Wednesday, March 11, 2009

Reputation Thats Untrackable

Three recent occurrences have drawn me to write again on the concept of online identity.

1) Darkspear (my Server) recently had a guild transfer to it, called PO. Their members were obnoxious, and griefed even members of their own faction, in forums, in chat, and in-game. They picked up a number of guildless people along their raiding, turned them into fellow bile spewers over the course of a month or two, and then transfered someone where else - leaving a dozen or so native darkspearians guildless. If WoW had an untouchable caste - these people would certainly now be a part of it. None can find a reputable guild that will except someone that was part of PO.

2) I got the 20min Heroic Oculus achievement, as well as all the Colored Void Achievements, with two "pug" members over the course of three days. I say "pug" in that they were not of my guild - but rather two other reputable Darkspear guilds, who's guild tags was enough to convince me that these were people that could pull their weight for the achievements.

3) I learned that one warrior, whom had joined PO, and gotten left behind when they left - was not actually being played by the owner of the account. It was a friend of his whom he had loaned the account to while they were away.

All these things to say - I think that reputation in the server community is important now more then ever. Take a moment and think about it.

Are their guilds on your server that you avoid PuGing with members from?

Are their guilds on your server that you'd PuG with a member from, without reservation?

Are there specific players that you have had negative experiences with, that you remember?

And then the most important question - where do you stand? There is no displayable bar that tracks how other players perceive you - you have to infer your reputation through the words and actions of others. And the value of this reputation is huge - WoW is a hobby that requires a decent amount of time invested to get to level 80, and that time is wasted if you end up blackisted by the rest of the community.

To make things even harder - realize that your good deeds will add to your reputation far, far less then your negative ones will take away. I don't remember even a quarter of the random people that have done nice things to me, but I can recite the names of everyone that's crossed me. Most of the time, reputation loss is a one way street.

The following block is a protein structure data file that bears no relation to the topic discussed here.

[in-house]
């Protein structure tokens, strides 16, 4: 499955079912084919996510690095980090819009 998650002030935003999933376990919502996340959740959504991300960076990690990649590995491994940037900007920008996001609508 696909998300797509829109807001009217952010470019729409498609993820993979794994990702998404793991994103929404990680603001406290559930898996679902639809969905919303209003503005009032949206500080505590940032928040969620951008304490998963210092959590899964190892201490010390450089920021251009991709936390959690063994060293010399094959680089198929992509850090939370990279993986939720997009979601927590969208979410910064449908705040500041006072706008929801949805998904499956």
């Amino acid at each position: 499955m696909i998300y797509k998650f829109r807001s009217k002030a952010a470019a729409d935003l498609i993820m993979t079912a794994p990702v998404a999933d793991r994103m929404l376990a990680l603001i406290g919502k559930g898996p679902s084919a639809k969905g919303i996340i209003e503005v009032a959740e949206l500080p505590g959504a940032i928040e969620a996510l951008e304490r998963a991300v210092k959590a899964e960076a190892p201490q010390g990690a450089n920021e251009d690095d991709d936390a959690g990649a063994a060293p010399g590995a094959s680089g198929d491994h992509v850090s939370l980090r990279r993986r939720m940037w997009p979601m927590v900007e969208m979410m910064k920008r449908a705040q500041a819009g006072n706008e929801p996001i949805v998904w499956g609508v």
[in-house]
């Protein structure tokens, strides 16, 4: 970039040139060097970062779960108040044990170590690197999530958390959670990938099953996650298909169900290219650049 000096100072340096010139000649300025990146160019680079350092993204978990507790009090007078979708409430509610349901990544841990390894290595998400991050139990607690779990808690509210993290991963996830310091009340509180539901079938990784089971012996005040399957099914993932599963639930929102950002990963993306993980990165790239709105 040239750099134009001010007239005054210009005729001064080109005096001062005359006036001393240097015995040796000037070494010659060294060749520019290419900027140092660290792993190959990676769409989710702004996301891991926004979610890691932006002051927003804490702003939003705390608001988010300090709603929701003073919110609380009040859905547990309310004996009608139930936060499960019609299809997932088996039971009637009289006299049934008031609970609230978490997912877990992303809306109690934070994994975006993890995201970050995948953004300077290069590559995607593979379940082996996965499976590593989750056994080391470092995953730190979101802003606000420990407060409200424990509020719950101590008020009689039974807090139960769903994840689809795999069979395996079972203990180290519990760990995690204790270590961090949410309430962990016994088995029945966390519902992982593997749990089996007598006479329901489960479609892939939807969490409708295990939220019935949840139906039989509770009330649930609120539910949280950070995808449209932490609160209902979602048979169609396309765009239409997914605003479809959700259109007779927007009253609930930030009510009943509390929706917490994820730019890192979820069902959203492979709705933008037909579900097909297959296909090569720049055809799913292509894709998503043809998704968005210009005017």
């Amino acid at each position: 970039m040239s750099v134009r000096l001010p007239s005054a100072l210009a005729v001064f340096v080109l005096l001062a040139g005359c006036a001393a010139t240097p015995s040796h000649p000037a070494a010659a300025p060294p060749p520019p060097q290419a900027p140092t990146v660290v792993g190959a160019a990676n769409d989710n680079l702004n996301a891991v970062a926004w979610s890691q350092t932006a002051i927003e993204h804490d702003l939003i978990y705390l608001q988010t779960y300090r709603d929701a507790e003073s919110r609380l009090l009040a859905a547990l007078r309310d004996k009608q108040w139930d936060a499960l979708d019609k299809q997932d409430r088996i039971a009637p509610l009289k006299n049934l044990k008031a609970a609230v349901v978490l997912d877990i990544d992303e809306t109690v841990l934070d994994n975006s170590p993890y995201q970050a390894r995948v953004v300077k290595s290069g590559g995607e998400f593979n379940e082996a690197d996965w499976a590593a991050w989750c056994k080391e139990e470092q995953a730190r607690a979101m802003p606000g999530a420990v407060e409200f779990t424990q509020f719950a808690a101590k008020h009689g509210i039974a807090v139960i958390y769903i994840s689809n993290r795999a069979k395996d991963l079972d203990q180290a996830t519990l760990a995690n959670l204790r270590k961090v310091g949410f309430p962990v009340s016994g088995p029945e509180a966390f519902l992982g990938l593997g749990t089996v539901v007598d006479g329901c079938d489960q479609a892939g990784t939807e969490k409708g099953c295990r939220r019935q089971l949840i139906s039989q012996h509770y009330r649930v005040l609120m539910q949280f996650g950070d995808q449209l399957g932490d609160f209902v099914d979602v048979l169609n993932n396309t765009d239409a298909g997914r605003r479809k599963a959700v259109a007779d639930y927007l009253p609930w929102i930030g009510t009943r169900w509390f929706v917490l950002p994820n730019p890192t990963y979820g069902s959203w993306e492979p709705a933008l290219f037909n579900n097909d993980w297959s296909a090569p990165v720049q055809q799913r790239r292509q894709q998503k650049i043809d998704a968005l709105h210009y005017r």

Where on your server's rep spectrum do you think you fall - Hated, Unfriendly, Neutral, Friendly, Honored, Revered, or Exalted? Are you conscious of this as you play, not aware of it, or do you somehow still not think your server rep matters?


Darraxus said...

The last two guild I have been in have been well respected raiding guilds. I have no no problems getting groups. However, I would never again group with a guild called the Danger Rangers. They are full of bads and 12 year olds.

Vads said...

Server cred will only help you. Takes effort to build but you'll always enjoy the benefits of being in good standing, just as you remember with sceptism individuals or guilds you've crossed before that either through bad rap or personal experiences.

Being a member of a big and mostly well respected guild that has been around since rp-pvp servers started, the impressions I leave on that new guy in my group towards me and my guild is something I'm very aware of and especially while pugging I tank perhaps far more concentrated than I do in relaxing guild runs.

At the end when they're talking about how smooth things went and thanking for the company you know it was worth it :)

Chad S. said...

I'm probably more conscious of my tanking when I'm with non-guild members as well. I know that guildmembers know that I can be a good tank, so when I'm just with them, I tend to relax a little more. With PuGs, I work harder to leave them with a positive impression.

jettgeek said...

I think this is an excellent topic.

I know I've pugged with some players I'd just rather not associate with again. I don't necessarily want to throw them on the ignore list, but would like some kind of reminder that I might think twice before getting into a group with them again. On the other hand, there are some that I'd love to pug with anytime, and just having them on my friends list doesn't really help. I would almost like to be able to see in a tool-tip when I hover over their names in the raid group window, or even when I hover over the toon, what kind of note(s) I have on them.

On a personal level, perhaps there's an add-on we can use to track our interactions with other players.

On more of a community level, I know it would be abused, but wouldn't it be great if you could gain or lose reputation via some in-game mechanic? Say for instance there's a new reputation section that allows you to vote up and vote down players? The abuse would come from players who take pleasure in down-voting everyone they meet/see. Perhaps only up-votes should be allowed, that would show how many positive interactions you've had and get rid of the negative nelly's. And to prevent abuse of reputation raising, each player could only up-vote someone once, or once per (insert timeframe here). You'd also have to be able to remove any votes you gave someone to keep people from being all nice until you vote 'em up. If you could get an overall reputation with other players and also a breakdown or your reputation with certain in-game demographics of players that could lead to smarter PUGing.

When I say demographics, I mean things like: Reputation from guildmates, players you've raided with, etc.